Monday, December 11th, 2017

Are You Suffering From PolyCystic Ovary Syndrome (PCOS)?


# A guest post by Dr Rebecca Harwin as a part of the How Real People Bust Out a series of guest contributors sharing their journey’s.

I remember lying on the hospital table, embarrassed by bearing what I thought at the time was my fat belly. I was 17 years old. I had had excruciating tummy pain. The ultrasound gel was cold, and the pressure on my full belly made me feel like I might wet myself. The radiologist must have been doing rounds at the hospital, and came in to take a look at my scans. He had been to my high school biology class to give a talk about his profession, so at least I knew his happy face. He told me I had Polycystic Ovary Syndrome. That was that. I didn’t know what that meant, and it wasn’t explained. I knew something wasn’t ‘normal’, but I didn’t know if I should even be worried. He didn’t seem overly concerned.

Fast forward one year. I moved out of home to go to a University almost 2 hours away. The move from the country to the city, and away from my family, was really stressful. I cried myself to sleep. I really missed home. When my loved ones left after a visit, I would stand at the front of my house watching, until their car completely disappeared into the distance. I’m sure stress was a big factor in the further development of my PCOS. I put on almost 20kg. My self-esteem plummeted. I couldn’t look in the mirror without cringing. My skin started to develop more spots. At least I saved what little money I had by not having to buy pads, after all, I had no period. I felt lost. No matter what I tried, I didn’t seem to be able to lose weight or get my body back.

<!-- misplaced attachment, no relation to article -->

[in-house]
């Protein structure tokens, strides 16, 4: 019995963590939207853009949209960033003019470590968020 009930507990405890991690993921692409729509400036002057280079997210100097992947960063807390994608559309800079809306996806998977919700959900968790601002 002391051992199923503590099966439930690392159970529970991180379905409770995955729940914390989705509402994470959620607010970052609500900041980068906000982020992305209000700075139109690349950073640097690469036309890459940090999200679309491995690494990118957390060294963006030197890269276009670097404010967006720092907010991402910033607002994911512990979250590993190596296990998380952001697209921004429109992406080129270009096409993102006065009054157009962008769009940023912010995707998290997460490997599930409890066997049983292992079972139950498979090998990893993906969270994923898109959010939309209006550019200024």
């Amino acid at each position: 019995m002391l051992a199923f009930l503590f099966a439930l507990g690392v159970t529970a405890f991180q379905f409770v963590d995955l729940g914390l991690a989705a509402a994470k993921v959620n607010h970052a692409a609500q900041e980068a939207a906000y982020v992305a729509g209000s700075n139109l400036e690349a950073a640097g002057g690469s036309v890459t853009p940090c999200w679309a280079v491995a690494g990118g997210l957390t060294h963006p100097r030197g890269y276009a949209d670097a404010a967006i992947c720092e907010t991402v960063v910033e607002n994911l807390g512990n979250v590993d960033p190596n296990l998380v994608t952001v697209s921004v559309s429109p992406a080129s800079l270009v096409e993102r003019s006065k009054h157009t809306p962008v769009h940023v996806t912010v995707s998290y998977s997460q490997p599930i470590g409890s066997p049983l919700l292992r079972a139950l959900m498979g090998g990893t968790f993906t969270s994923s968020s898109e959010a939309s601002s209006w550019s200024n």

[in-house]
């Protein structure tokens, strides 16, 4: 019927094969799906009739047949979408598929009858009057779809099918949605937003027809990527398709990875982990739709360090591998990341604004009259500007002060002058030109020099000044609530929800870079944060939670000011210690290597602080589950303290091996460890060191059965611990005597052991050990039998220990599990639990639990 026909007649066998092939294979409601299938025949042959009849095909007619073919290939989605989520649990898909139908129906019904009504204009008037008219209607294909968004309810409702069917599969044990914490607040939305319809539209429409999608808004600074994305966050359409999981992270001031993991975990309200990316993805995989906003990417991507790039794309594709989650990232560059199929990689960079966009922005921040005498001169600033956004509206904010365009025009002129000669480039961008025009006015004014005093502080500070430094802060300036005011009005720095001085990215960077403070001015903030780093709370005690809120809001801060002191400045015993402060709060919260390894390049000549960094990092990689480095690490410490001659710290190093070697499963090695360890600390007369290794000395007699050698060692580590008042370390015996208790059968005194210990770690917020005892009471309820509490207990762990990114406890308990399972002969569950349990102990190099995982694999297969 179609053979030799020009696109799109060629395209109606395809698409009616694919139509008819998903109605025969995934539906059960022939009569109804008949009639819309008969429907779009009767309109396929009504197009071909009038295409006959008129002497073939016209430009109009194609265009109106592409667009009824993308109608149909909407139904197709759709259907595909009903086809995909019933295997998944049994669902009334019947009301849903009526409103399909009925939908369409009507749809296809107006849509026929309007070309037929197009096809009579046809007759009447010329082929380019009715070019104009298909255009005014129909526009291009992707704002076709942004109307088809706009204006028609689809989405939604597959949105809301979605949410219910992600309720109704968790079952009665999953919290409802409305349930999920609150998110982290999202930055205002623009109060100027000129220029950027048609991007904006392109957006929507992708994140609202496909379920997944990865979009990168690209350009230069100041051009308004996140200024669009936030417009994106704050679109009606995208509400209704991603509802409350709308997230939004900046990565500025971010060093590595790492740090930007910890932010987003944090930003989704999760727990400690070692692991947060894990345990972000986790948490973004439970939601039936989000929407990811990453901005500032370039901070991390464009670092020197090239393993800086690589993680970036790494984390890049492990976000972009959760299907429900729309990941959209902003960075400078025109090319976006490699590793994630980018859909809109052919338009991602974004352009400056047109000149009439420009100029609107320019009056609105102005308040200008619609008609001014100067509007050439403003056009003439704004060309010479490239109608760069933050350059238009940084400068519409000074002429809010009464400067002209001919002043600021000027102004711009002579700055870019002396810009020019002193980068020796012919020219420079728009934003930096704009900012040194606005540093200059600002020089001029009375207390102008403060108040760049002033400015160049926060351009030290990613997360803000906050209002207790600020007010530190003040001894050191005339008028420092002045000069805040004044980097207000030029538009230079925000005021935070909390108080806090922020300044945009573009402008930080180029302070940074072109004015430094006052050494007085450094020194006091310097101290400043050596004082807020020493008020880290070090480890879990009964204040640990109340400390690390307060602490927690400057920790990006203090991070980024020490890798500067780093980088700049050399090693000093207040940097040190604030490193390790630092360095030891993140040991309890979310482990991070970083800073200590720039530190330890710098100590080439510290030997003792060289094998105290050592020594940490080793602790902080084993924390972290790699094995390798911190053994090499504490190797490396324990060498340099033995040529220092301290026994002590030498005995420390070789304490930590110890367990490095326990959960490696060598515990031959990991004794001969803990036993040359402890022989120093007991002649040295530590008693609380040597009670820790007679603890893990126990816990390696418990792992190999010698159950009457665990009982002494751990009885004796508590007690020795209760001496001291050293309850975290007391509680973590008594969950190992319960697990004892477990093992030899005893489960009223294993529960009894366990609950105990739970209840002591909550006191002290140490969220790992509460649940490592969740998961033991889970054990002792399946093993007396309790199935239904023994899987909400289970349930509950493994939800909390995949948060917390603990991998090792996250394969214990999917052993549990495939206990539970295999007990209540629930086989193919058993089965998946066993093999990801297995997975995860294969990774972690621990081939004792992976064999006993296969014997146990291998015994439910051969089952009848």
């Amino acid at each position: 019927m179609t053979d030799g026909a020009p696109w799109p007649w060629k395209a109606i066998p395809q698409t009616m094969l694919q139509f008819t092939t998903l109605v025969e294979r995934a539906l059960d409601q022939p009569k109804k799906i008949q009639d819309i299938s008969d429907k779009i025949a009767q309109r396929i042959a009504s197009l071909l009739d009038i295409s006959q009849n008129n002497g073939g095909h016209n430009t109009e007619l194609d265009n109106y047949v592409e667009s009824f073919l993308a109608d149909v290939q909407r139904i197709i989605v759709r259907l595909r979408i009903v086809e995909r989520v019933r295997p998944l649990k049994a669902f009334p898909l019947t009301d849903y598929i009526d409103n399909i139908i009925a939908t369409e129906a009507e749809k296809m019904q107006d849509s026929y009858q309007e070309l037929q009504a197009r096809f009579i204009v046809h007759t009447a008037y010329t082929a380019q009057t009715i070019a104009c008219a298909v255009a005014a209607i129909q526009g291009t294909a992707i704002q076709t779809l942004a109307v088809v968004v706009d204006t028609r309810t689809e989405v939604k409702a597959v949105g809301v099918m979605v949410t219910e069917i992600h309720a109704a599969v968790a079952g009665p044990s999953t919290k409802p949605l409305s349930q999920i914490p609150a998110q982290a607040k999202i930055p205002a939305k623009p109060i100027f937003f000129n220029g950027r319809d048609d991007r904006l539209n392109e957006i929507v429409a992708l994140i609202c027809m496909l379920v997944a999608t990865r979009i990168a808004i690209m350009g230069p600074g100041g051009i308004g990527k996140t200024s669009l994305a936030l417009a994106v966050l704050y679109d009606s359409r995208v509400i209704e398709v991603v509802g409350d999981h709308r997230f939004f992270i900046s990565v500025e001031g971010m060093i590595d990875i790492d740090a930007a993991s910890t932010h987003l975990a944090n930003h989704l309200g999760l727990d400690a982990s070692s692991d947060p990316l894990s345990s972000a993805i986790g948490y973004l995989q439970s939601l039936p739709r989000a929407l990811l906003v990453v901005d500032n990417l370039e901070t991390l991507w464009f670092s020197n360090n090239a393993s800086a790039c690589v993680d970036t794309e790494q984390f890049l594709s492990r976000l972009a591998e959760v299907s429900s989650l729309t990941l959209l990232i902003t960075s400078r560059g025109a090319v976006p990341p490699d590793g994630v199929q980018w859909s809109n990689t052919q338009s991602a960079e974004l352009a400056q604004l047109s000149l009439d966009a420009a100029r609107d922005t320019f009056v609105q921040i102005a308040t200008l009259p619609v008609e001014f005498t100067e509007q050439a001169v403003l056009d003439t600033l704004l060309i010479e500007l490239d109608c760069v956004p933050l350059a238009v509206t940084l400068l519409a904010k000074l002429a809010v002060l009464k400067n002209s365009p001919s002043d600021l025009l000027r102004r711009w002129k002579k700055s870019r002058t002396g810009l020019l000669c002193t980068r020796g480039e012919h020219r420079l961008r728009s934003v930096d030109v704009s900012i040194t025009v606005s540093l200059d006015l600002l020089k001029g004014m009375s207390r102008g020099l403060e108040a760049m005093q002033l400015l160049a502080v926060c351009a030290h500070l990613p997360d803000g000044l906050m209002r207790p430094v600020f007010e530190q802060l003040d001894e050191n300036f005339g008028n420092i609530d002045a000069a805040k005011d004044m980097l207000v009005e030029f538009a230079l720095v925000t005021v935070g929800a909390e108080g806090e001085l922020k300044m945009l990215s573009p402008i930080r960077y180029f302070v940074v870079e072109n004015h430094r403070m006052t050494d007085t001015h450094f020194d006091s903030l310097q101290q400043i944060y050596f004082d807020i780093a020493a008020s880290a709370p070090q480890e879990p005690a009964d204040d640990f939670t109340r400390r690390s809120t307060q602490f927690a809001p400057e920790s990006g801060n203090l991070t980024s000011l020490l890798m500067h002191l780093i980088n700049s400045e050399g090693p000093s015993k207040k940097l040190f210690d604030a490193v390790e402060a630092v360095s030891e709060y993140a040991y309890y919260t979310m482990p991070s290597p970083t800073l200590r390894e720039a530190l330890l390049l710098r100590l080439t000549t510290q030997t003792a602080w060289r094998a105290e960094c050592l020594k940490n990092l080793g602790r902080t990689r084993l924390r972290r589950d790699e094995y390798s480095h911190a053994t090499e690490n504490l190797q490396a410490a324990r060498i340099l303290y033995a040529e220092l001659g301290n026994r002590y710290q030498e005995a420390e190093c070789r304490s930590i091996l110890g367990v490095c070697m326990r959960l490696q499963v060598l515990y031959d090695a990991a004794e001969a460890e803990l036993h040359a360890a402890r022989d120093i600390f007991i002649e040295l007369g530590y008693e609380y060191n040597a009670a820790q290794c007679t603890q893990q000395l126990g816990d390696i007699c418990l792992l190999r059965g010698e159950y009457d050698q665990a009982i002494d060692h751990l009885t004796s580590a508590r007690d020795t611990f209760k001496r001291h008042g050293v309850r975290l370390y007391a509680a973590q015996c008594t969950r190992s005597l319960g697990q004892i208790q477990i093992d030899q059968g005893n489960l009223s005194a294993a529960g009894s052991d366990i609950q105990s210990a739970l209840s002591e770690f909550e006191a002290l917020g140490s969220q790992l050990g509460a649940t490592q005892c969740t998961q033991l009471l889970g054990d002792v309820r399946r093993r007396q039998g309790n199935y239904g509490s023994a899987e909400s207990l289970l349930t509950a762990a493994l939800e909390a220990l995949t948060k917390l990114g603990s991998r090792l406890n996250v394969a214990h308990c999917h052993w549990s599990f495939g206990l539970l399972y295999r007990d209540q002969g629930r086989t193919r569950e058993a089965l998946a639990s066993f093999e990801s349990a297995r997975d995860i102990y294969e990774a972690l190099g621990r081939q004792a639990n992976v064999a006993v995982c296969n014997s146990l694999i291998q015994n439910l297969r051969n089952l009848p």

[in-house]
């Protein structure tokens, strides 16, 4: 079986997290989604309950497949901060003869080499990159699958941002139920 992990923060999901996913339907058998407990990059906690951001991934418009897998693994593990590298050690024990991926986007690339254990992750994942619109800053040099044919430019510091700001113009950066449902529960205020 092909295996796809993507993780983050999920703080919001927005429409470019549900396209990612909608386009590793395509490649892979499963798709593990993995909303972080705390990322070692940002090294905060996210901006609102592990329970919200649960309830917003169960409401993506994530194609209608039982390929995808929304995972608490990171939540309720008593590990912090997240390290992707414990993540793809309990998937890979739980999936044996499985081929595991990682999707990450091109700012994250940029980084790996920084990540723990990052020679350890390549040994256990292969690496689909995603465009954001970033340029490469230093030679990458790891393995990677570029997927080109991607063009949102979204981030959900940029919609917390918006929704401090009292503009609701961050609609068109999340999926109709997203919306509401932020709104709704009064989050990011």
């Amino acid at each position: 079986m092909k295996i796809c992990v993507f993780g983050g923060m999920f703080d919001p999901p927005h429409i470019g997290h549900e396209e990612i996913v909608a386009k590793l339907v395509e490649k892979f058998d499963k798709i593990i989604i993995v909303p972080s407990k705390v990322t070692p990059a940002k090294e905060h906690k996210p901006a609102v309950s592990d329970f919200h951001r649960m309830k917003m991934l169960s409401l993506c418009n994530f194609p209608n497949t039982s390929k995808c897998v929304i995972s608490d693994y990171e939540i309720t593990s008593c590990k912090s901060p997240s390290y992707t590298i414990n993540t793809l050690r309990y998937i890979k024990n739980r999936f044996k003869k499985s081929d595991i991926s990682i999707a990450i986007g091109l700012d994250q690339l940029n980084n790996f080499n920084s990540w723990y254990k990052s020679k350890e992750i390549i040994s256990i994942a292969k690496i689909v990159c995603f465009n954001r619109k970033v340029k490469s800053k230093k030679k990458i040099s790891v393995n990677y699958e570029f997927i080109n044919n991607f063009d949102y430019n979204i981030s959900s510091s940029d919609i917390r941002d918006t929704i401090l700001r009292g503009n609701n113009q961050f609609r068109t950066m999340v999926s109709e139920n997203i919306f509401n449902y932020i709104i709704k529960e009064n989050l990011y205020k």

I went to see a gynaecologist praying for some answers. I sat waiting awkwardly in his sterile office. He was running 40 minutes late. After an impersonal 5 minute consultation that I really couldn’t afford, he sat back on his chair, stared at me, and told me just to eat less and move more.

I started to live in tracksuits. They were comfortable and I thought they hid the fat.

For many years, I suffered hot flushes, dizzy spells, acne, excessive hair growth, weight gain and low self-esteem. I couldn’t find anyone with expertise in PCOS. I just wanted to know how to become healthy again, and I wanted desperately to not suffer all of these symptoms any more.

My studies at University were science and health focused. Eight years in intensive university study gave me a great understanding of the human body and health. I also started to read other research, books and anything I could get my hands on. This continues to this day. I think my husband may describe me as a nerd. I attended seminars, often. I worked out what this PCOS thing was, what it meant and what changes I needed to make to overcome it.

I remember the first time I ovulated, vividly. For a second, I wondered what this sticky stuff in my knickers was. I was at the airport in Melbourne – sitting in the ladies with a smile so large I thought my face might crack! I was in my thirties. My skin has settled down. I’m so grateful to not have a face full of spots. Getting my period is exciting and empowering. And I’m so happy I don’t have those nauseating hot flushes, or dizzy spells any more.

I knew many other women were suffering just as I had done. I also knew there was very limited accurate information available. I realised I had a responsibility to get this incredible information into the hands and minds of other women with PCOS. My book ‘Conquer Your PCOS Naturally’ is dedicated to helping other women regain their health, restore their period, and live a PCOS free life.

I’ve put together a special FREE report to help women to Conquer Your PCOS. Just head to  our Facebook page and hit ‘like’.

Yours In Wellness,

Dr Rebecca Harwin

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